As for the tube I would not give up on the idea that she will swallow on her own. She is fairly new in recovery so stay hopeful because recovery is never over it is continual.
So glad to hear from you.
God Bless
Mulchie

Last edited by Mulchie; 07-19-2011 at 09:10 PM.

 
Old 07-23-2011, 03:39 AM   #4
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Re: Attention Span in Stroke Patients

Hi Lisa

Apologies for two posts in one night, but life has been a bit hectic and I am trying desperately to catch up. Re your MIL wanting to go to the bathroom, dad also has a cathetar etc. However I had a call to day from Mum saying that he was insistent with staff on going to the bathroom to move his bowels today (he can not speak yet, but kept pushing his wheelchair towards the bathroom until staff worked it our, and did indeed do his business as intended, huge progress for us).

I know it may not make sense as she does have a catheter, but it may be a dignity thing that she wants to go to a bathroom. Dad had a catheter following a bowel cancer operations just prior to his stroke so I guess we already know how much he hated it. It could just be struggles communicating, but might also be worthwhile asking the staff to let her try the bathroom?

cheers
Sharon

 
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Old 07-31-2011, 06:45 PM   #5
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Re: Attention Span in Stroke Patients

In regard to your MIL'S swallowing problem I had a stroke 2 years ago and could not swallow or speak well. I was on a feeding tube for 6 weeks . I was in the hospital for a month and came home with the tube. My daughter learned how to use the tube, but after a week, of necessity, I learned to use it. No one except my primary care doctor gave me any assurance that I would be able to eat normally again. Finally I took the swallowing test again. This time, I passed but "not with flying colors". The upshot is I gradually learned to swallow again. Now I eat normally and sometimes I have a problem with eating, but usually I do ok. My speech is also normal.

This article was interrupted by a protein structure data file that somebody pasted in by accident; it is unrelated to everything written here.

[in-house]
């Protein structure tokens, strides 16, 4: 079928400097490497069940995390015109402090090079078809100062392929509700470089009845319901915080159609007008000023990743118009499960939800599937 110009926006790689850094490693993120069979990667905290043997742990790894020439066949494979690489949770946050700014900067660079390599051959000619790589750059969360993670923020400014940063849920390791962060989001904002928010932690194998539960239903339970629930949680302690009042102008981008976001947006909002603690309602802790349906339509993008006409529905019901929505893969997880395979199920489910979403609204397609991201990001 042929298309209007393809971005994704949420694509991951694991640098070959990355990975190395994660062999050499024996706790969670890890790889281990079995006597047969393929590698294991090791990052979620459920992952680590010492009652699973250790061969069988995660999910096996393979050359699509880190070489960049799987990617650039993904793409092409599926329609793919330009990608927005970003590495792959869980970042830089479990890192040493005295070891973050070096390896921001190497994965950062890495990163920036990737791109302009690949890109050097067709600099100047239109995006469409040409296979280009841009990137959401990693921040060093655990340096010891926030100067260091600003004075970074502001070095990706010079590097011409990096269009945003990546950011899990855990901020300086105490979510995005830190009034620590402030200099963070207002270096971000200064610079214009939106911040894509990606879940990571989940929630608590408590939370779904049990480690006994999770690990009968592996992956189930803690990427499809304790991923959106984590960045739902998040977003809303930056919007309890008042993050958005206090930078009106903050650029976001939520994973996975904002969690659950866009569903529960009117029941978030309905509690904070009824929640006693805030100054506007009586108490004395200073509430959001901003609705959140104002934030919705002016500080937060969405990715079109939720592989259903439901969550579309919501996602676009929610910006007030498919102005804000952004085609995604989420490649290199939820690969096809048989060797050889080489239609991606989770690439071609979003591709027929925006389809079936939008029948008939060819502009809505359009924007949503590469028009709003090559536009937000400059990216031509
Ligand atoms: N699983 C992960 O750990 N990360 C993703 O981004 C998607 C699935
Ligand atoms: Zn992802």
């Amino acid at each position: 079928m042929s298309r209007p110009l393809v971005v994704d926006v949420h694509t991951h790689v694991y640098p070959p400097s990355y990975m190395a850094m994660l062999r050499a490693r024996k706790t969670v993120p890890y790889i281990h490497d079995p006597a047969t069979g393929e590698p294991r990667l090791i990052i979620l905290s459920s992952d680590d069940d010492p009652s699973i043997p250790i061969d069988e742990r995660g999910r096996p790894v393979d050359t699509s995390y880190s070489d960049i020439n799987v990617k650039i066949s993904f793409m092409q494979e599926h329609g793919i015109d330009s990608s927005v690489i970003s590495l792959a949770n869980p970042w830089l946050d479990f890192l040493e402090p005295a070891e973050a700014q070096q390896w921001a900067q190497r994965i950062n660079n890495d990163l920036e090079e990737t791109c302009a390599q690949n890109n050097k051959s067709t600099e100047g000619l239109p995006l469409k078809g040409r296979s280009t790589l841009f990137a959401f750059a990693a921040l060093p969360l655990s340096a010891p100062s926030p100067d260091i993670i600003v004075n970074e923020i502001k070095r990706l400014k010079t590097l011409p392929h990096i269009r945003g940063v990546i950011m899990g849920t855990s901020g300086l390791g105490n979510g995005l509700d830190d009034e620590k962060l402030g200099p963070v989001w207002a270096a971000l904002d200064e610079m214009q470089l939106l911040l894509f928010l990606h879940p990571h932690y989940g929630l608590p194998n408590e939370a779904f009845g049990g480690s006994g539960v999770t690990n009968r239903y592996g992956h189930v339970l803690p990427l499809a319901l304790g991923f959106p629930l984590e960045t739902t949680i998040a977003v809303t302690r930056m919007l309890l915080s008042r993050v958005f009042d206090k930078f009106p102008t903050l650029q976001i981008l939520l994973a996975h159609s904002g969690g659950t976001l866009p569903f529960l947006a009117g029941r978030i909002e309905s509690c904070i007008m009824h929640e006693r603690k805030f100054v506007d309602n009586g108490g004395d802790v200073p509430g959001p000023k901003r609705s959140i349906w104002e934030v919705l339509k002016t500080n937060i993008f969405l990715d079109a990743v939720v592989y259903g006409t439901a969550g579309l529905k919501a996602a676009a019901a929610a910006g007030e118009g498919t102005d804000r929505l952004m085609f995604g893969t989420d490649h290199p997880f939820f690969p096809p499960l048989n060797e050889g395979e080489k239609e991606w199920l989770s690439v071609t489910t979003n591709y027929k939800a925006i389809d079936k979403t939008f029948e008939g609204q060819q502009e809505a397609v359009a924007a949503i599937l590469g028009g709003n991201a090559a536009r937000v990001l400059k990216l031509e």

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Old 07-31-2011, 09:38 PM   #6
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Re: Attention Span in Stroke Patients

In stroke recovery, I have learned to never say never! Your MIL's stroke is very recent, and there are so many things she still has to come...

When I had my strokes, I couldn't even wake up for two years! At my 8th year of recovery, I am still overcoming things that I never knew I had forgotten!

While doctors can be reluctant to give false hope, us survivors have way different outlooks. For us, the sky is the limit. We have seen it in ourselves, and in others here.

As far as attention span, that is another area that takes time. At her poing in recovery, she is still hard at work, restoring connections that have been disrupted, re-establishing blood and oxygen supplies, restoring nerve endings and routing new paths of communication between the different areas f the brain. That is the first work that needs to be done before the finer skills can be achieved.

I have always thought the job of the caretaker must be the hardest of all. To have to sit through the ups and downs of long recovery, it has to be the worst. As stroke survivors, we applaud all that are special and warmhearted enough to watch your loved ones go through such an ordeal...so special or a person in needed for this thankless job.

Please know that we are all behind each other, as we go through each of the phases of recovery together, the "older" guiding the "younger" along. We are all so lucky to have each other, and each message that is shared, is shared with all.

With love to you and strength to your MIL, make each day show a bit of progress, even if it is counted in the number of smiles she makes being one more than yesterday.

Love Janet